Investigators looking into the death of Corey Jones are focusing on officer Nouman Raja’s decision to shoot the 31-year-old drummer while he was running away, The Palm Beach Post has learned.
Evidence indicates Jones may have dropped his weapon when the Palm Beach Gardens officer fired the fatal shot, according to interviews with Jones’ family, their lawyers and a source with knowledge of last week’s incident, which has captured national attention.
At its heart: Why was Jones’ gun found so far away from his body?
When Raja pulled up to the scene at about 3:15 a.m. Oct. 18, in plainclothes and an unmarked white van, Jones was on the phone with AT&T roadside assistance, his cellphone call log indicates. But Jones got out of the vehicle with his legally purchased gun, police and lawyer statements show.
That prompted Raja to fire multiple shots at Jones, police said. It’s unclear whether any of the rounds from the first volley of shots hit him, but it caused Jones to run away.
That’s when Raja fired a second set of shots.
In all, Raja fired six shots, three of which hit. When and where Jones was struck is crucial.
One of the bullets shattered his left arm. Jones was left-handed, so he likely would have been carrying the gun in that hand. That bullet could have forced him to drop it immediately.
Another bullet struck Jones’ right arm, near the shoulder. That wound wouldn’t have been fatal.
A third bullet struck Jones in his right torso, tearing his aorta, which carries blood from the heart. That bullet would have killed him — and, with his aorta shattered, likely forced him to drop immediately to the ground.
If he were still armed when the fatal shot struck, the gun would have been near his body. But it wasn’t. It was about halfway between Jones and his car, family lawyer Skinner Louis said — about 40 to 50 feet from his body. Louis was briefed on the investigation by the State Attorney’s Office.
Another critical question is where Raja was standing when he fired both volleys.
During his walk-through statement to investigators, he couldn’t clearly say where he was when he fired, according to Louis and one other source.
“Where Raja was placed is very important,” Louis said Tuesday, since it could indicate the angle at which he fired, revealing whether Jones had turned toward the officer.
Raja told investigators at the scene that he fired the second set of shots because he saw a “flickering sliver of a laser,” an unidentified source told WPBF-Channel 25 last week. So even if Jones had dropped his weapon as he fled, the officer may have believed Jones was still armed and continued to fear for his life, causing him to unleash the second volley of shots.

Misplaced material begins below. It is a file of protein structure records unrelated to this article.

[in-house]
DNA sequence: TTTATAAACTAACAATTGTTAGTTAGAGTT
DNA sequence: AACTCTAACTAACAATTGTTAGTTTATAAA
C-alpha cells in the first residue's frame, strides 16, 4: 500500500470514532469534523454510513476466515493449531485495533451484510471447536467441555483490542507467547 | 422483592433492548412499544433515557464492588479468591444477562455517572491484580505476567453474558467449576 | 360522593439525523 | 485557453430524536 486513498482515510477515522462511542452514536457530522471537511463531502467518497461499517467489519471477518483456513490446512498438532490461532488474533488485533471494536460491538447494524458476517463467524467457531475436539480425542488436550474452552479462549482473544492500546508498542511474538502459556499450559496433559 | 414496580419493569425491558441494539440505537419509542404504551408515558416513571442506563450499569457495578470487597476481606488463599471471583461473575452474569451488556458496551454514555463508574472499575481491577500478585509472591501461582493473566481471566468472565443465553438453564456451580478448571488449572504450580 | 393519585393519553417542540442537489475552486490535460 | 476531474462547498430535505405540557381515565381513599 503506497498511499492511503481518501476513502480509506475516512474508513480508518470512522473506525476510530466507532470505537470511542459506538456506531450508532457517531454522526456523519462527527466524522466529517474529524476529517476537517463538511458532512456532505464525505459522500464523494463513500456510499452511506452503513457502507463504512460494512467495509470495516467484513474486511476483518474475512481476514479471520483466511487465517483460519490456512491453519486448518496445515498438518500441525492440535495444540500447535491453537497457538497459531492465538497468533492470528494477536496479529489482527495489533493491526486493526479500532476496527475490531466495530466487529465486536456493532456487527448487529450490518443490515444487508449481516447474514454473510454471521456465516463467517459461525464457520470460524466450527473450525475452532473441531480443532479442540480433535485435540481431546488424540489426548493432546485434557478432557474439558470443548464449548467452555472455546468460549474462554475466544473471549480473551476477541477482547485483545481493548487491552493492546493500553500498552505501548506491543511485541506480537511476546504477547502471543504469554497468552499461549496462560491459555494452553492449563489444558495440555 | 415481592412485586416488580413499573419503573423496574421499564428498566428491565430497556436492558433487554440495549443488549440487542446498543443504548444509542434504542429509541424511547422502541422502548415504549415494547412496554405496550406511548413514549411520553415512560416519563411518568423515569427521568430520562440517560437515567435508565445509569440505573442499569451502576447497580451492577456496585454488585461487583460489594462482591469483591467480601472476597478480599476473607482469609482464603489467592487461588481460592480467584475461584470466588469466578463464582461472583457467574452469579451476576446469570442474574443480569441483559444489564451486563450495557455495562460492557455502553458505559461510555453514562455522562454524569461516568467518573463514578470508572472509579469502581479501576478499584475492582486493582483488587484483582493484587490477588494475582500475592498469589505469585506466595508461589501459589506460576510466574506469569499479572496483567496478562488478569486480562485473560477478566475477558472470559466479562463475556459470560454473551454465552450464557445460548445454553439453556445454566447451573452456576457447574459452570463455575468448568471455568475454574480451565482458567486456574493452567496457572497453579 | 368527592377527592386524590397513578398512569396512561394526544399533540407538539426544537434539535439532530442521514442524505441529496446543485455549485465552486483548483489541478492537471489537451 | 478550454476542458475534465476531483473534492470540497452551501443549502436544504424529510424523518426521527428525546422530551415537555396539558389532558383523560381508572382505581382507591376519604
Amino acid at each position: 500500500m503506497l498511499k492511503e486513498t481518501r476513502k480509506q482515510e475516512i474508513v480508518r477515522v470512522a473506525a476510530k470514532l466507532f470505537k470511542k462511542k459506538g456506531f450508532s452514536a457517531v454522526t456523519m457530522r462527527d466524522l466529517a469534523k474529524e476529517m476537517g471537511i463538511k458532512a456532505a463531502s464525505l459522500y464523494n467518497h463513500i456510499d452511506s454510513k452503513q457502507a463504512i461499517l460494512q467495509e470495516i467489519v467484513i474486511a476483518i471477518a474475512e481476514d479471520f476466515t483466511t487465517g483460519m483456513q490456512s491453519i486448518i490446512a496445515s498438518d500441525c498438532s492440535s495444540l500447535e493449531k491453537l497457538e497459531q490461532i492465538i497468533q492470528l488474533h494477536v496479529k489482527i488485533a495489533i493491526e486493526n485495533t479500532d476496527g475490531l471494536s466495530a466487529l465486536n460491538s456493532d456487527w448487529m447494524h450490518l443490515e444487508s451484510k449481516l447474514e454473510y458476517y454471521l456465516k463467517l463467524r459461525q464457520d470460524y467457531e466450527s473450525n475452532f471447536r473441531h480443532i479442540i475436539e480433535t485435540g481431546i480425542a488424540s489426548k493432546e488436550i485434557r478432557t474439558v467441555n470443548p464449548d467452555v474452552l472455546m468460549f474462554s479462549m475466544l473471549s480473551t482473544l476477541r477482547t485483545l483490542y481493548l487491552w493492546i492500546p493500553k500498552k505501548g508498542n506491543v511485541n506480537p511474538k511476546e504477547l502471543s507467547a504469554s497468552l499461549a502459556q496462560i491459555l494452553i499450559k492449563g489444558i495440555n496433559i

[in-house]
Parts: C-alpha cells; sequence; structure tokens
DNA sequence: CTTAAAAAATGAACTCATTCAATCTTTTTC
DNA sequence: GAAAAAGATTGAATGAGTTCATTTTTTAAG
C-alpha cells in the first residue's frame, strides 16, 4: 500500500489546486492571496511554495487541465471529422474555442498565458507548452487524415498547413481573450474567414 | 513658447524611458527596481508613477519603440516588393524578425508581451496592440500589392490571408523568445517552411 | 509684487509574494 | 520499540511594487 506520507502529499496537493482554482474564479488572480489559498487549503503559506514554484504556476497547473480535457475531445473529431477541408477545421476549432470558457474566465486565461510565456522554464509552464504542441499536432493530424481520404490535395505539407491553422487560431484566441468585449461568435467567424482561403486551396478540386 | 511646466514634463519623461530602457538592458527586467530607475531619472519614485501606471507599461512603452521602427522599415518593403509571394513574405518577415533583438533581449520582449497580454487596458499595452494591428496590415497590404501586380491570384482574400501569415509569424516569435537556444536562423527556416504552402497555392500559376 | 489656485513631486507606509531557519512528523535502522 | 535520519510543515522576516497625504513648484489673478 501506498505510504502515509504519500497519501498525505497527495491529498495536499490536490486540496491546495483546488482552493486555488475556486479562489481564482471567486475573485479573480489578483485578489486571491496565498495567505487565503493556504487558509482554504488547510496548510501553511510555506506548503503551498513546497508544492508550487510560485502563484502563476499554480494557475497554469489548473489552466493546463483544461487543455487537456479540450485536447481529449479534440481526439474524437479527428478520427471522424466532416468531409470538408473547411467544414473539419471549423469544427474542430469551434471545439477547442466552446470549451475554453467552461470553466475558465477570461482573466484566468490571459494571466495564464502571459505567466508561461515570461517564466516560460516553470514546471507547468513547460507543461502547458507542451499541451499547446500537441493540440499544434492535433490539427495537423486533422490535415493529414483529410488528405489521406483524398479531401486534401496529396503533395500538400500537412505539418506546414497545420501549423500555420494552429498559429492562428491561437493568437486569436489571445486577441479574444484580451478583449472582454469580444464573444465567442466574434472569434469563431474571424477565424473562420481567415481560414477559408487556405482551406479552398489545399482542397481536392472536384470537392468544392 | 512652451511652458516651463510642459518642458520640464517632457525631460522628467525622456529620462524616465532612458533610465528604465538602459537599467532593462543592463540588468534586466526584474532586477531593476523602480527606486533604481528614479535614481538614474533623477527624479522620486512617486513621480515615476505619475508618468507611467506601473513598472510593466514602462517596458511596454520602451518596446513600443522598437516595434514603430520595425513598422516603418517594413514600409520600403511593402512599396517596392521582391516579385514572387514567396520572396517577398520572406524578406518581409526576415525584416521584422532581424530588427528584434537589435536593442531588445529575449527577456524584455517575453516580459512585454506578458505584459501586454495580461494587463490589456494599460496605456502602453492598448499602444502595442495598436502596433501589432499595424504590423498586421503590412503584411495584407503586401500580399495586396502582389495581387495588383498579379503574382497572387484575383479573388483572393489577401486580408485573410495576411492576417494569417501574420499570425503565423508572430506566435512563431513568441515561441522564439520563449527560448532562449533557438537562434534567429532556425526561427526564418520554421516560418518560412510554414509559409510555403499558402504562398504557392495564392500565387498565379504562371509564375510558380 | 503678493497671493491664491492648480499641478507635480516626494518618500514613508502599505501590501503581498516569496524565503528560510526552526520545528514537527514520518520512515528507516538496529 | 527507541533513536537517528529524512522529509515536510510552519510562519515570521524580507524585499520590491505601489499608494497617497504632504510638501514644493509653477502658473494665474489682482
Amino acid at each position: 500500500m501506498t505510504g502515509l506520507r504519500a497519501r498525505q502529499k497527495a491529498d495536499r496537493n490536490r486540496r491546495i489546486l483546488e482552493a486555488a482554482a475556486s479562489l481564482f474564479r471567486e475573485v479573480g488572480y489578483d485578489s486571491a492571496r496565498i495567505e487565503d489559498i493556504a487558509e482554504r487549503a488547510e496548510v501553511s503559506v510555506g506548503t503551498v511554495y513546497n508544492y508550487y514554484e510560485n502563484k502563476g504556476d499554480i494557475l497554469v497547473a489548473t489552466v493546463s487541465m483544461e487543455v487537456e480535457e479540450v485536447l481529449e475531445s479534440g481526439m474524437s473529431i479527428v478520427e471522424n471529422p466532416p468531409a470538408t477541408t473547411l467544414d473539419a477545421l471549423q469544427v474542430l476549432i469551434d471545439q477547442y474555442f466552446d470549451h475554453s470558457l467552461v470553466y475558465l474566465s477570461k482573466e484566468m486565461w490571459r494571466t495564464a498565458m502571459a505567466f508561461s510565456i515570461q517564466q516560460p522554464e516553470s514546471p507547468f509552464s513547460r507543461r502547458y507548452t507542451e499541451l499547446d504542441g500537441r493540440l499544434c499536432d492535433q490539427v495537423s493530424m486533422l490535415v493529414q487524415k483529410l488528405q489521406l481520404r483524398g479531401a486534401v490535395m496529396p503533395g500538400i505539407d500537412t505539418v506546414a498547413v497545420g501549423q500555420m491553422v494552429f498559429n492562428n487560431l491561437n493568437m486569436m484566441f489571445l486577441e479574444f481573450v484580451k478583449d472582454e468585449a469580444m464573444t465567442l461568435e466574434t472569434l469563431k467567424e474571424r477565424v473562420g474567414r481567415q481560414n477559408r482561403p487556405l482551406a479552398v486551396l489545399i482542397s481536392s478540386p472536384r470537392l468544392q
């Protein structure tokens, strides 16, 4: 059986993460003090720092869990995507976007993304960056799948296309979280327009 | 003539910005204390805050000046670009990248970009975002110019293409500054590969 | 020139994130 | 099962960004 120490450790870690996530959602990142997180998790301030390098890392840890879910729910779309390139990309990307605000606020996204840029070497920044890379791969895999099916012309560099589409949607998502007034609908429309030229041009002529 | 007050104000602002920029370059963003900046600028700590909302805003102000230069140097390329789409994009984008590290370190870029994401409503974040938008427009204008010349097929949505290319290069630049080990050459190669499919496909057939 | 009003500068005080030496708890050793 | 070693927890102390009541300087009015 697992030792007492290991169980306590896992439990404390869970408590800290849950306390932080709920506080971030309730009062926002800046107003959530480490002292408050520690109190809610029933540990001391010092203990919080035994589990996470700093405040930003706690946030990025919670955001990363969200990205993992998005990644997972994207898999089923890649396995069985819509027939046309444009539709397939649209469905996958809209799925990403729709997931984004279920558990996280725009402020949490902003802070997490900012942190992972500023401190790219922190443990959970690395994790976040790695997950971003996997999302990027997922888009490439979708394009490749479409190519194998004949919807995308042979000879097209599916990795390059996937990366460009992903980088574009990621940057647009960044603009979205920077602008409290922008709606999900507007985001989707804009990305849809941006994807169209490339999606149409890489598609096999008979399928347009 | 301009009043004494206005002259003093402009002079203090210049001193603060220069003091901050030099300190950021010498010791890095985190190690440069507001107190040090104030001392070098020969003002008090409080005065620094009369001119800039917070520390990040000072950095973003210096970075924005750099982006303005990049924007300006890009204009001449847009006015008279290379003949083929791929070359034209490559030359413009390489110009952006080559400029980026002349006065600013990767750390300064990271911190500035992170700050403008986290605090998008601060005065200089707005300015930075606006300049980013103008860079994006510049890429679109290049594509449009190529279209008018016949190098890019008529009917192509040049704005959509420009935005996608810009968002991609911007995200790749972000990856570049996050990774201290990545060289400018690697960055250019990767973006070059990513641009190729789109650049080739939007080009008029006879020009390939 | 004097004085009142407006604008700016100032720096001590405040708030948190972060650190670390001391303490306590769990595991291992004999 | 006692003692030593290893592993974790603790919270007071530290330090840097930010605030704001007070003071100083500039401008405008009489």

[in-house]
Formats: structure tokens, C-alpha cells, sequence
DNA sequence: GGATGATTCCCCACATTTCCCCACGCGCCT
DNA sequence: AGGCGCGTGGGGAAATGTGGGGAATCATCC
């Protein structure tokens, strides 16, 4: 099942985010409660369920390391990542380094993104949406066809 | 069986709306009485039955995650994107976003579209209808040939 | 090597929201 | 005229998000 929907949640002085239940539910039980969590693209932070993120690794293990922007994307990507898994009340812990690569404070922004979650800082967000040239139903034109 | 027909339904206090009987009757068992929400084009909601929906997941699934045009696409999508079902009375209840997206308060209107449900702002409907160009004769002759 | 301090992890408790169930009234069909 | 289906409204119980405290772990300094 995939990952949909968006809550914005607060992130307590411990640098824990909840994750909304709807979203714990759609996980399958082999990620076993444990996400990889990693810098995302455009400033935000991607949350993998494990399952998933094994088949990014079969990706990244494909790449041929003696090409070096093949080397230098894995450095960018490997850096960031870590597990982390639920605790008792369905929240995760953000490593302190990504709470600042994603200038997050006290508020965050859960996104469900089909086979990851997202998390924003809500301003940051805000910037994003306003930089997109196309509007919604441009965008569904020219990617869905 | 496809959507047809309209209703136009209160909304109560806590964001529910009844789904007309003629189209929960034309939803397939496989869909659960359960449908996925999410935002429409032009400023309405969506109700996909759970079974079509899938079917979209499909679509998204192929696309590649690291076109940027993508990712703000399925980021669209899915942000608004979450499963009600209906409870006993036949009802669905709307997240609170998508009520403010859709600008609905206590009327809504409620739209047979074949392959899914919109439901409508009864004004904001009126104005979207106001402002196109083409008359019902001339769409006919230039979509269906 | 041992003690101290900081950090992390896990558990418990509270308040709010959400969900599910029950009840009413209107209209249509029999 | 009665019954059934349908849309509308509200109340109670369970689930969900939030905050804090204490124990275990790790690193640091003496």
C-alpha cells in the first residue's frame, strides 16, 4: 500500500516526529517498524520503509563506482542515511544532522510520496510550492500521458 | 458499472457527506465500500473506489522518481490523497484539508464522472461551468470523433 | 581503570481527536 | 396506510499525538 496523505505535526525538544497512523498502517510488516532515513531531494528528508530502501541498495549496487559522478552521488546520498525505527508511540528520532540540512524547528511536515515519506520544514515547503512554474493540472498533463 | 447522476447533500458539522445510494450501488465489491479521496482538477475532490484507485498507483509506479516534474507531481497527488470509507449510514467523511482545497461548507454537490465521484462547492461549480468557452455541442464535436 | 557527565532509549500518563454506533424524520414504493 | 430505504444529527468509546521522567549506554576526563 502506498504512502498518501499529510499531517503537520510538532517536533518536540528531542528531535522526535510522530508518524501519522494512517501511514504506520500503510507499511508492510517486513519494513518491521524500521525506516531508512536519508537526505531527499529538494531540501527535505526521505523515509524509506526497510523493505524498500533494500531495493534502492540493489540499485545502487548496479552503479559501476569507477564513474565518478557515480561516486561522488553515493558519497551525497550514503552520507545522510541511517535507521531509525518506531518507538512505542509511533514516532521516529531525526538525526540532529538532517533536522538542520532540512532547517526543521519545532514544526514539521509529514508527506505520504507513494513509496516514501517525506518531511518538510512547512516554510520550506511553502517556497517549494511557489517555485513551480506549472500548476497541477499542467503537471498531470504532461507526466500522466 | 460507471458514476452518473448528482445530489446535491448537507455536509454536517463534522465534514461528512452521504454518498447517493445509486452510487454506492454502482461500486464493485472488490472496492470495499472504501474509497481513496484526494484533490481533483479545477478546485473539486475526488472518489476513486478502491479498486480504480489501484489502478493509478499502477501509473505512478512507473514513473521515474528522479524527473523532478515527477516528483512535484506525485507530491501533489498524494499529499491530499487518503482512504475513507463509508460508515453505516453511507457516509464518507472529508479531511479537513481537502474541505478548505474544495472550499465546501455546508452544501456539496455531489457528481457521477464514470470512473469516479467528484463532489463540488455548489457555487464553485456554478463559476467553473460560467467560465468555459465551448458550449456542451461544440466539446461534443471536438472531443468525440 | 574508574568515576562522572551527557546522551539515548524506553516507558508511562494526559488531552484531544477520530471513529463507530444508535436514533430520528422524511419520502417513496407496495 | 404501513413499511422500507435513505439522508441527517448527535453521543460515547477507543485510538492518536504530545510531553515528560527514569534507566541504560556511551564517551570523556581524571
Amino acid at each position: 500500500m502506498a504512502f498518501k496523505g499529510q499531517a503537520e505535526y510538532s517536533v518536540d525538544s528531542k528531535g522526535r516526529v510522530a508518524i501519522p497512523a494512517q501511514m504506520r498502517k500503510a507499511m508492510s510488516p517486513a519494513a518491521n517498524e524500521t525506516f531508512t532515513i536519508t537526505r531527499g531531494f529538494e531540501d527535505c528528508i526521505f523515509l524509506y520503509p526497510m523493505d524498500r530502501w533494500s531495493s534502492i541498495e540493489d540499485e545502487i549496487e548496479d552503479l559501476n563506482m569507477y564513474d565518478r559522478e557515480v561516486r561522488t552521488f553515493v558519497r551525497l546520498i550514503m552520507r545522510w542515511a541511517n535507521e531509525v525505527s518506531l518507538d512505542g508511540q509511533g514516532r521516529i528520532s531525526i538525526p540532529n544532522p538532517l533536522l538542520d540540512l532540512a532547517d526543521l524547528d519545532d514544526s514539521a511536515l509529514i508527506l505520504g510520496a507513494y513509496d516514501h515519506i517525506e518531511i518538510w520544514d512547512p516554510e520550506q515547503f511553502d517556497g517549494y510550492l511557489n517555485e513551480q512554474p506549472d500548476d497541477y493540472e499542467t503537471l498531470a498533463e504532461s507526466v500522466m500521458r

Jones’ death has triggered an extraordinary investigative effort for an officer-involved shooting in Palm Beach County, involving four agencies, including the FBI.
The State Attorney’s Office, for example, usually relies heavily on the Palm Beach County Sheriff’s Office investigation in shootings. But it has investigators going to extraordinary lengths to find witnesses, reaching out to everyone who stayed at a wing of the Doubletree Hotel near the shooting scene that night, The Post has learned.
The State Attorney’s Office and PBSO have refused to comment on details of the investigation.
On Tuesday, Raja met with police union lawyers while PBSO investigators removed evidence from his personal vehicle, according to WPTV NewsChannel 5.
The family’s focus on Tuesday, Louis said, was to get answers from AT&T, which Jones called six times to summon a tow truck to the Interstate 95 off-ramp at PGA Boulevard. The phone records show Jones made his final phone call at 3:10 a.m., five minutes before he was shot and killed. That call, which records show lasted 53 minutes, might have been recorded.
Louis was a high school friend of Jones’ and is now part of the family’s legal team, which includes Tallahassee-based civil rights attorney Benjamin Crump.
AT&T officials on Monday confirmed to The Post that they are cooperating with law enforcement but declined to comment further.
Family attorneys also expected Tuesday to speak with Palm Beach County State Attorney Dave Aronberg. They initially met with him last week, and prosecutors provided them details of the shooting. Based on that conversation, they believe Raja wasn’t using his department-issued weapon when he shot Jones.
A Rally for Transparency is scheduled outside the State Attorney’s Office at 12:30 p.m. Wednesday.
Louis said the phone logs belie Raja’s account, and that Jones was laid-back, and calm even as he tried over and over again to reach a tow truck operator. He refused an offer of help from his brother, C.J., in a call that started at 2:52 a.m.
“He wasn’t angry, he wasn’t agitated. He just thought maybe he was calling the wrong number,” Louis said of Jones’ long wait to speak to someone from roadside assistance.
The family has many questions about the case, Louis said, but “Some questions may never be answered.”